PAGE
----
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Demand for new cars in the U.S. increased in 2016. We expect demand for new cars to increase in 2017.

Demand for new cars in the U.S. increased in 2016. We expect the demand for new cars to increase in 2017.

The demand for new cars in the U.S. increased in 2016. We expect the demand for new cars to increase in 2017.

Global oil demand increased in 2016.

The global oil demand increased in 2016.

Oil demand in the U.S. rose in 2016.

The oil demand in the U.S. rose in 2016.

U.S. oil demand rose in 2016.

The U.S. oil demand rose in 2016.

There is this question that is related to my question. However, I think the answers did not clearly explain situations when "demand" and "the demand" are interchangeable and situations when they are not.

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    Are you using demand as a mass noun or count noun? That might help you determine which usage (anarthrous or not) is appropriate. Usually an anarthrous (w/o an article) count noun is ungrammatical without other modifiers. But in headlines, articles are generally dropped. It's difficult to talk about your sentences, because all of them are grammatical. But their grammaticality/appropriateness depends on their place & function in the discourse in which they appear. Asking about isolated sentences, or even two sentences, rarely provides enough context to talk meaningfully about article usage. – AmE speaker Dec 29 '16 at 16:48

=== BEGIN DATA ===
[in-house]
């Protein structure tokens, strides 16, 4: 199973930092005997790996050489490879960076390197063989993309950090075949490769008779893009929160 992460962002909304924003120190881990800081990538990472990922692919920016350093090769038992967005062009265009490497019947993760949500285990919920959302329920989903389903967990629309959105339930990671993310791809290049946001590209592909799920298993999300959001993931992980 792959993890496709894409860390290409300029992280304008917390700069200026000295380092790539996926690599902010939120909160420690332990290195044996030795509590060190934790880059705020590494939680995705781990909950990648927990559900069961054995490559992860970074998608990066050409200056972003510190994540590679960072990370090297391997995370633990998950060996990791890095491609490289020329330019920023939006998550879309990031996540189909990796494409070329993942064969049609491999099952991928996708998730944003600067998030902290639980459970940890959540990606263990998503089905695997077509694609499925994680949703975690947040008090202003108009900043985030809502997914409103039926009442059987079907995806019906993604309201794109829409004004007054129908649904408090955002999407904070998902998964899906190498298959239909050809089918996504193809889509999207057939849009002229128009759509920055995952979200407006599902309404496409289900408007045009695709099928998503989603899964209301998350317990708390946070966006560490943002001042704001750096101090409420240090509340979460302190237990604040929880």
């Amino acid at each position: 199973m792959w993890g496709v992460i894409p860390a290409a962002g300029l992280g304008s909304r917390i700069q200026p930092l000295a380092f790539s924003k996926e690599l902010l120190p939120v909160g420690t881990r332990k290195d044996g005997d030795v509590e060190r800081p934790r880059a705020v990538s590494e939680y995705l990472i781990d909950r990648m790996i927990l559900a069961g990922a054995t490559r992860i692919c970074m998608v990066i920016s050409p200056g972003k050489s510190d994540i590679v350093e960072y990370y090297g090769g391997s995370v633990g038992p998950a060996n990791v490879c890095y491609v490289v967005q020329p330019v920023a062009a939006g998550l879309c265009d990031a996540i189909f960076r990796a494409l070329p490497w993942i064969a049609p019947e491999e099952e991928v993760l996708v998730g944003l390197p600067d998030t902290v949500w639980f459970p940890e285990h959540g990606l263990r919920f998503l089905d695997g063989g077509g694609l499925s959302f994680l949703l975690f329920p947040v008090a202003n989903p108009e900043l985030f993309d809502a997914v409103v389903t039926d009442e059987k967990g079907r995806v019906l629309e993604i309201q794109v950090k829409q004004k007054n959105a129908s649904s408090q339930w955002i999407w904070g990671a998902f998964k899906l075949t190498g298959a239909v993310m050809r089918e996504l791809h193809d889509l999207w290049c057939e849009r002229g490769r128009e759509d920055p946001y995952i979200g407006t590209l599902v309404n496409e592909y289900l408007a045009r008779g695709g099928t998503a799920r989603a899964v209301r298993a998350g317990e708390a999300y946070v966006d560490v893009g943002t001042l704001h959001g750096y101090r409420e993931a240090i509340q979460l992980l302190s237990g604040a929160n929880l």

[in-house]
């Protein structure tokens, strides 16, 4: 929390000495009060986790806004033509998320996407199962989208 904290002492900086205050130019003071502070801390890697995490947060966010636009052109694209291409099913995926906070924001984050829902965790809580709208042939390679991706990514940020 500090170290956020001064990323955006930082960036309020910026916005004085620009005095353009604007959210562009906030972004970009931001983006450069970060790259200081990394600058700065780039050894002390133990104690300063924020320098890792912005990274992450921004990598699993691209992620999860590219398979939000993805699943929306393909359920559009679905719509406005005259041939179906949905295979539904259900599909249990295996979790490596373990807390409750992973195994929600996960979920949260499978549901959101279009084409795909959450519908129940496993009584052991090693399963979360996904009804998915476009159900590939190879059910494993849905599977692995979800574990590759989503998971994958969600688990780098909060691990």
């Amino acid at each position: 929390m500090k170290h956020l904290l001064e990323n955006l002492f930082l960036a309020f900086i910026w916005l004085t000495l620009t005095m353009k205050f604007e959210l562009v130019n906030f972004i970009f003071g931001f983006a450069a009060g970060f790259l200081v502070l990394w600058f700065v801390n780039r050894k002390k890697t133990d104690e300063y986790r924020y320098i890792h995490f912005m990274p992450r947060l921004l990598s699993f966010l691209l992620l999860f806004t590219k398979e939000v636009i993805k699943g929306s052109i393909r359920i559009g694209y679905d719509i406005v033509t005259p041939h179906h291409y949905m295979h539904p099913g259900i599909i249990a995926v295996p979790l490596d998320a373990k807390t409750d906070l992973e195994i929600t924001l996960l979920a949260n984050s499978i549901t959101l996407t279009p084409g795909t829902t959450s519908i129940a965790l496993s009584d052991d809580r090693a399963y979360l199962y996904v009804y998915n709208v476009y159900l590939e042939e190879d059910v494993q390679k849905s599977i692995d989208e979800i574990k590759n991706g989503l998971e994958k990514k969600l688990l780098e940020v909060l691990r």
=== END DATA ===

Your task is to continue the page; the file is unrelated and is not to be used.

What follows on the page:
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In formal contexts, or if you're writing for a more traditional reader (or if you're being paid by the word) "the" is probably preferred, but in normal business and journalistic contexts (at least in the US and Canada) it would be usual to leave it out.

See if you can find an example in The Economist. If they don't bother with "the", then nobody needs to.

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